Swatch showing a raglan increase made with lifted increases.

Lifted Increases

Lifted increases (also called ‘raised increases’) are a great way to inconspicuously add stitches to your knitting. Unlike many other increase techniques – knit front & back, yarnovers, M1L & M1R – there is no bar, hole or twisted stitch to draw attention to itself. It elongates the stitch from the row below but nothing else. That’s why it’s the increase I recommend in my Astrophil patterns. Below are step-by-step photos for how to work lifted increases which will differ depending on whether you are working on the right or left side of a stitch.

The photo above demonstrates how they can be used to create a Raglan increase. Once you learn the basic idea there are several ways you can combine these increases together for decorative effect. I love to use these for double increases in my patterns so you can bet there will be another follow-up tutorial in the future! For now let’s look at how to do the single increase:

Adding a stitch to the right side:

Once you get to the spot where you want to insert a stitch, lift the right side of the stitch from the row below up onto the left needle. Work a normal knit stitch into this loop:

1. Catch the stitch that was worked on the row below (highlighted in green) by inserting the tip of the right needle from back to front.

2. Lift this stitch onto the left needle. It will be in the same orientation as the stitch next to it.

3. Knit into this stitch and move it to the right needle – the same way you would any normal stitch. You’ve finished creating the new stitch.

4. Now knit the original stitch of the current row. You can see how two stitches are now coming out of the original column of stitches.

Adding a stitch to the left side:

The left side is worked the same as the right side except you have to lift the stitch that is two stitches below. This is because as you work the original stitch and remove it to the right needle, the stitch that had previously been one row below is now two rows below:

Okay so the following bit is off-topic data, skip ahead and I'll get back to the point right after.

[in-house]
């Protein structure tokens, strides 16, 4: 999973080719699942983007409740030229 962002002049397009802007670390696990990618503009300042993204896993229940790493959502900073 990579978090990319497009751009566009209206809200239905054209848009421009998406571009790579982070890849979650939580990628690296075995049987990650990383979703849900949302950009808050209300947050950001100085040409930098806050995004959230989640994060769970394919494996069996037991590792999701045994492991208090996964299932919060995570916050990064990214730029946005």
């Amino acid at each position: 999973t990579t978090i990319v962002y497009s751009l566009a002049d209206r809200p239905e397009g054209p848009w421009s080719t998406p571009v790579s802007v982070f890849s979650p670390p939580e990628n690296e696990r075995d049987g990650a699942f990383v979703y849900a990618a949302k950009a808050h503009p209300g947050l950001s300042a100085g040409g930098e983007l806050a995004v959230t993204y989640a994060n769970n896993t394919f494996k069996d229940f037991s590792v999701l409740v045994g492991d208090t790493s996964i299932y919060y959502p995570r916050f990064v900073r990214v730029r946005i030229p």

1. Look for the stitch which is two rows below the stitch you just finished working. I’ve highlighted it in red in the photo below. The stitch highlighted in green is the stitch you would pick up if you were working from the right side – you can see how these two stitches (red and green) are on the same row.

2. To “lift” the stitch you are going to work into, take the tip of the left needle and catch it – from back to front – and keep it on the left needle. Insert your right needle into the lifted stitch in order to make the new stitch.

3. Bring the yarn around and through just as you would a normal knit stitch, and remove to the right needle. There are now two stitches coming out of the original single column of stitches.


  • Brenda Depew

    Hello again- I have finally begun the Astrophil Hat pattern-adult size-and have a question regarding the set up round. On round one it reads “ K1, [M1, k5] 19 times “…I have read your tutorial for raised increases on your website and am questioning if I do a raised purl increase as the second stitch on the needle is a Purl stitch-your website doesn’t show how to do a Purl increase but I have found a tutorial by Ysolda-if I am to do a Purl raised increase, is the original purl stitch on the left needle purled immediately after doing the purl increase or do I knit it as part of the k5? Do I stay in the pattern when there is a purl stitch-making a raised purl increase? Hopefully you can understand my question. Thank you!

    • Skye

      Hi Brenda – yes I think I understand your question. When I worked this row I used both techniques in this tutorial. When I got to M1 in the instructions and the next stitch was a knit I used the “Adding a stitch to the right side”. And when the next stitch was a purl I used the “Adding a stitch to the left side”, which made the new stitch off of the stitch I had just finished knitting. That way there was no need to deal with increasing on a purl stitch and all stitches in the round ended up being knit.

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